The four-day workweek has seen no shortage of support in recent years. In fact, there have been projects dedicated to testing it out to see if it has any legs as a concept. One recent, very wide-scale study has concluded that the four-day workweek is indeed quite successful.
Let’s discuss this concept, starting with a few crucial elements that need to be present in order to make the four-day workweek successful.
The Magic Formula: Current, Five Day Pay Rates, for Four Days
This is key to the premise of the four-day work week: while the work week is shortened by a day, your employees will still receive the same amount of pay as though they worked from Monday to Friday. According to the non-profit 4 Day Week Global, which works in support of a four-day workweek, a 100-80-100 model is perfectly attainable. This model frames work as employees getting 100% of tasks completed in 80% of the time, based on 100% productivity.
While this might seem a bit ambitious, 4 Day Week Global has data to back up their philosophy.
The Four-Day Week Has Worked in Practice
Since 4 Day Week Global is, well, global, they have been able to run pilot programs across the world. Businesses and organizations from the United States, the United Kingdom, Canada, New Zealand, South Africa, and all across Europe and Australia have participated. The results of these programs were largely positive, demonstrating that a four-day approach to work can in fact work.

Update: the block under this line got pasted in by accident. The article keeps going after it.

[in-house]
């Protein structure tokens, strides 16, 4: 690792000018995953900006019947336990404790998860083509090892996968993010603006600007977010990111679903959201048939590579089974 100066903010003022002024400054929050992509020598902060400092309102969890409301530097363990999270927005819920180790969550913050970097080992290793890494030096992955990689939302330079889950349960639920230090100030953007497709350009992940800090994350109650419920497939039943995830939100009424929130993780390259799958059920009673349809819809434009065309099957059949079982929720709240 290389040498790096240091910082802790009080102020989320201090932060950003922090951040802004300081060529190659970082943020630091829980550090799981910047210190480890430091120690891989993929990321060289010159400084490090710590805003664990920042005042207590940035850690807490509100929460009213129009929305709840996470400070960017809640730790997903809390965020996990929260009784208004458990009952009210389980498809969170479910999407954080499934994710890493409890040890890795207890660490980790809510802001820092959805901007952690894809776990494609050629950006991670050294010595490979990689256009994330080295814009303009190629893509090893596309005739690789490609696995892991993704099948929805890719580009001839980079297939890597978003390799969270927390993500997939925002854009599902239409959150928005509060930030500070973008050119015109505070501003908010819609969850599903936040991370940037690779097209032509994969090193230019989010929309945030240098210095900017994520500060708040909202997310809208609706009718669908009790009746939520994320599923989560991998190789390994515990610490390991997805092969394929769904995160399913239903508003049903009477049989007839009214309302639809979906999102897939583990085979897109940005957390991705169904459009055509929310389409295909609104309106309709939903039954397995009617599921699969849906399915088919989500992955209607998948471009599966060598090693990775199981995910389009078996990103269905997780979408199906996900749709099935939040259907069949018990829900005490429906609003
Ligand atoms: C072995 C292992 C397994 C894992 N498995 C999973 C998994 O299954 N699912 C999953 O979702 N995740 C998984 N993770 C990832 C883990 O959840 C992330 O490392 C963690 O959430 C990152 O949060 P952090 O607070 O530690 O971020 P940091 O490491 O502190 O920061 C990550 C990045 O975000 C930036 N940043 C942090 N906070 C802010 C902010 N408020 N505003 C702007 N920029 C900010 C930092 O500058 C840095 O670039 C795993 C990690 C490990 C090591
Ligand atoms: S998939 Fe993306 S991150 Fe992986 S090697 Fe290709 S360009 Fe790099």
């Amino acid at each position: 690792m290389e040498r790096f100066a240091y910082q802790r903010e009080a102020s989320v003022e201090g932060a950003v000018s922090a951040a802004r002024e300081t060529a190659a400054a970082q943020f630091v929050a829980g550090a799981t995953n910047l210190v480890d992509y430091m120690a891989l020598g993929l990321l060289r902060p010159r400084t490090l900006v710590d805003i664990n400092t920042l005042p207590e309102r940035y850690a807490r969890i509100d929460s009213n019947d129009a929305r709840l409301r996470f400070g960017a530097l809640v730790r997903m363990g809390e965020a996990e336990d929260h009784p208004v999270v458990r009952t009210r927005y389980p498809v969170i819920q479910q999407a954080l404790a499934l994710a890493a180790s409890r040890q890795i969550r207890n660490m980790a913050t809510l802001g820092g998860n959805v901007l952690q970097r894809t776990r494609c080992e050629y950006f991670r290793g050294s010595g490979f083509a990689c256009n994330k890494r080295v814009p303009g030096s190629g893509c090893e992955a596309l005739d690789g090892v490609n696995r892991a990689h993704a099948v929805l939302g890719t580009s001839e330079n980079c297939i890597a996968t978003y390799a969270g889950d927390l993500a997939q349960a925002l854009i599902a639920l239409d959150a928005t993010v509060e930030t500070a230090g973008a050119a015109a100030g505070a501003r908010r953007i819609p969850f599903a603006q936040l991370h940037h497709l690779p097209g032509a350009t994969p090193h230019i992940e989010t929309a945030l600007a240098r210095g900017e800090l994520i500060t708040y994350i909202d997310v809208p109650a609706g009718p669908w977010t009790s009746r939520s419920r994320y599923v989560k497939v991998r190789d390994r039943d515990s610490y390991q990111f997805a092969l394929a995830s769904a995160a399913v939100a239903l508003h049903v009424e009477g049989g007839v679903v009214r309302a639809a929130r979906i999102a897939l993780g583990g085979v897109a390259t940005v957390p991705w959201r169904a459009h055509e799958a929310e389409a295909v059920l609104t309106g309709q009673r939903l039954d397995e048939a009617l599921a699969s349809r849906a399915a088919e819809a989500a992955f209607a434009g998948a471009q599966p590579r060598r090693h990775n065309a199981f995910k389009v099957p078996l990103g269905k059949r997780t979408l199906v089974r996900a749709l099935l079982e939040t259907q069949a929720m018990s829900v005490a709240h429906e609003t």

The UK’s pilot involved over 70 companies across different sectors, totaling 3,300 workers participating. Overall, 95% of the participants reported positive results:
- 46% reported maintained productivity
- 34% reported slight improvements to productivity
- 15% reported significant productivity improvements
Perhaps most impactfully, 86% of the pilot’s participants say that they are considering making the switch a permanent one.
How Can People Produce as Much in Four Days as They Can in Five?
There are a bunch of factors that can go into productivity while cutting back on hours worked. One theory is that the phenomenon of “workplace theater,” or the fine art of looking busy, would be reduced. Another is that a four-day week results in far less burnout amongst a workforce, enabling more consistent productivity and reduced turnover. Microsoft Japan tried the four-day workweek and saw a 40% increase in productivity, so that’s something to consider.
What we’re really saying is that the premise of the four-day workweek is more directly focused on results, rather than the time spent to achieve those results.
A Similar Thing Happened When There Was a Widespread Transition to Remote Work
While I know we don’t need to remind you exactly why remote work suddenly became so popular amongst businesses, the point remains that this major shift revealed that the traditional, in-office working environment wasn’t the only effective way to get work done. The four-day workweek may be the next innovation to shift the paradigm. All it will really take now is the time for executives, higher-ups, and other decision-makers at companies to commit to the change.
In-Office or Remote, We Can Help You Be Productive Five (or Maybe Four) Days a Week
Whether you want to stick with the five-day approach or give the four-day week a try for yourself, bSmart Services LLC and our IT services are available to support your endeavors. Give us a call at (561) 708-5359 to learn more.